Most Americans probably believe the “right to vote” is one of their most fundamental constitutional rights. It will come as a surprise, therefore, to learn that neither the original Constitution nor the Bill of Rights nor any other provision of the Constitution expressly guarantees the right to vote. Only in the 1960s, when the Supreme Court began to conclude that the Fourteenth Amendment implicitly protected the right to vote, did American constitutional doctrine begin to treat the right to vote as a fundamental constitutional right. Once the Court recognized the right to vote, decisions of the Supreme Court helped revolutionize the way voting was treated under American constitutional law. Most of the law concerning “the right to vote” developed under the Fourteenth Amendment, though important Court decisions also have relied at times on the Fifteenth Amendment.
The reason the original Constitution and the Bill of Rights do not expressly protect the right to vote is that doing so would have been too controversial and divisive at the time. Different states had different rules for who could vote (many states had property-holding requirements and differed on the amount; some states permitted women and free black men to vote, others did not). To create a uniform standard across the country would have required resolving these major differences. The only place where voting is directly recognized in the original Constitution is for choosing members of the House of Representatives; Article I, Section 2 provides that the people eligible to vote for members of the U.S. House will be determined by whom the States let vote for their own house of representatives. Since the Civil War, many constitutional amendments address voting issues, but these amendments are written to prohibit certain bases for denying the vote to some people once the vote is extended to others: the Fifteenth Amendment prohibits racial discrimination in the vote; the Nineteenth Amendment prohibits discrimination based on sex; the Twenty-Fourth Amendment prohibits the use of poll taxes in national elections; and the Twenty-Sixth Amendment prohibits denying the vote to those over 18 years of age.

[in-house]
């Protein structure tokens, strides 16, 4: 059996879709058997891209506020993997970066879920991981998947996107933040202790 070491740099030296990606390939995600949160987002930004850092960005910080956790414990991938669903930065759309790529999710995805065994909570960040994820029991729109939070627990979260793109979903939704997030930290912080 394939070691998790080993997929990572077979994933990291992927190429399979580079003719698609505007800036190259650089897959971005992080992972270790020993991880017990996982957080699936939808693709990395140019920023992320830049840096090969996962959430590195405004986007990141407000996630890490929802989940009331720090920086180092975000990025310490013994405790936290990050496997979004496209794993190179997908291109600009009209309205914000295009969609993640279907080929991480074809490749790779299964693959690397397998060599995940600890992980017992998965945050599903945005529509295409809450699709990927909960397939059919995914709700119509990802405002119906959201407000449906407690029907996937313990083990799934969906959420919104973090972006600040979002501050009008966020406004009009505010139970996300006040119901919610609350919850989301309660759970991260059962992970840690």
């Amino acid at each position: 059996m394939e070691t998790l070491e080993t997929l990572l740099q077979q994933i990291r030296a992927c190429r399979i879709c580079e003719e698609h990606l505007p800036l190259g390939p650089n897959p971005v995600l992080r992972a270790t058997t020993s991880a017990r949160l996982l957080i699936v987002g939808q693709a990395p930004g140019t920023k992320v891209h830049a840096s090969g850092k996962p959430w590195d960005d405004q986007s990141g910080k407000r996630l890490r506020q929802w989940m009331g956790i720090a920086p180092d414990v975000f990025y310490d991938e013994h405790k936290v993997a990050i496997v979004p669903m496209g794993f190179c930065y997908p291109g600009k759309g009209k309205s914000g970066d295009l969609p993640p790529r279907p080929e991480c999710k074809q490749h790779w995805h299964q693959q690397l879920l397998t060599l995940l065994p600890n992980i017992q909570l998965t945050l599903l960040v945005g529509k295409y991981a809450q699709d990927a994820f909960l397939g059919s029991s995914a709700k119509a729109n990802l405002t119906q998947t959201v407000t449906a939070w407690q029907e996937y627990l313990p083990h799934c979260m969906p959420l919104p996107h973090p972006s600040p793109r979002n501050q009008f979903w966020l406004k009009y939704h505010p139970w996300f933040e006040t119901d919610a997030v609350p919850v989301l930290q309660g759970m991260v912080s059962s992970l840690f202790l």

But in terms of constitutional decisions of the Supreme Court, the two most important provisions with respect to the vote have been the Fourteenth and, to a lesser extent, the Fifteenth Amendments. Although the Fourteenth Amendment was not designed to protect the right to vote and does not expressly mention it, two lines of Supreme Court decisions have provided important protections since the 1960s. In the first line of cases, the Supreme Court created the “one-vote, one-person” doctrine, which requires that there must be fairly equal numbers of people in election districts when electing representatives to a political body—for example, all the congressional districts in a state must have the same number of people. Before the decisions in Baker v. Carr (1962), Reynolds v. Sims (1964), and similar cases, some districts in a state might have had 900,000 people, others only 100,000 people, but voters in each district would elect one representative to Congress. The Court concluded that the Fourteenth Amendment reflected principles of political equality that required each district have, to the extent possible, an equal number of residents, which is what one-vote, one-person means.
The second area of important decisions involves the right to get to the ballot box and cast a vote. Again under the Fourteenth Amendment, the Supreme Court first began to recognize this right in the 1960s, in Harper v. Virginia Board of Elections (1966), Dunn v. Blumstein (1972) and many other cases, the Court decided that restrictions on who could vote would be subject to strict scrutiny, the most demanding judicial standard. Once this standard was announced, the Court quickly held unconstitutional virtually all restrictions on voting other than (1) citizenship; (2) residency in the jurisdiction; and (3) age under 18. To evaluate other regulations on the voting process, the Court in later cases, such as Burdick v. Takushi (1992) has created a two-part test that first requires courts to decide if a burden on the right to vote is “severe” or not. If it is, the regulation can survive only under strict scrutiny, which most regulations fail. But if the burden is not severe, the regulation is much more likely to be upheld. Most current constitutional controversies about regulations of the voting process take place under this Burdick framework and require courts to decide, first, whether a regulation imposes a severe burden on the right to vote.
Added to the Constitution in 1870, the Fifteenth Amendment was the final of the three constitutional amendments enacted during Reconstruction in the aftermath of the Civil War. While the Thirteenth Amendment prohibited slavery, and the Fourteenth Amendment barred states from denying “equal protection of the laws,” the Fifteenth Amendment established that the right to vote could not be denied on the basis of race. Though its express terms prohibit all racial discrimination in voting qualifications, the Amendment was aimed at ensuring the enfranchisement of African-Americans. Section 2 of this short but momentous Amendment also gave Congress the power to enact legislation to enforce the right against race-based denials of the vote. The constitutional meaning of the Civil War was reflected in these three amendments; when the Fifteenth Amendment was passed, it represented the principle that African-American citizens—many of them former slaves—were now entitled to political equality.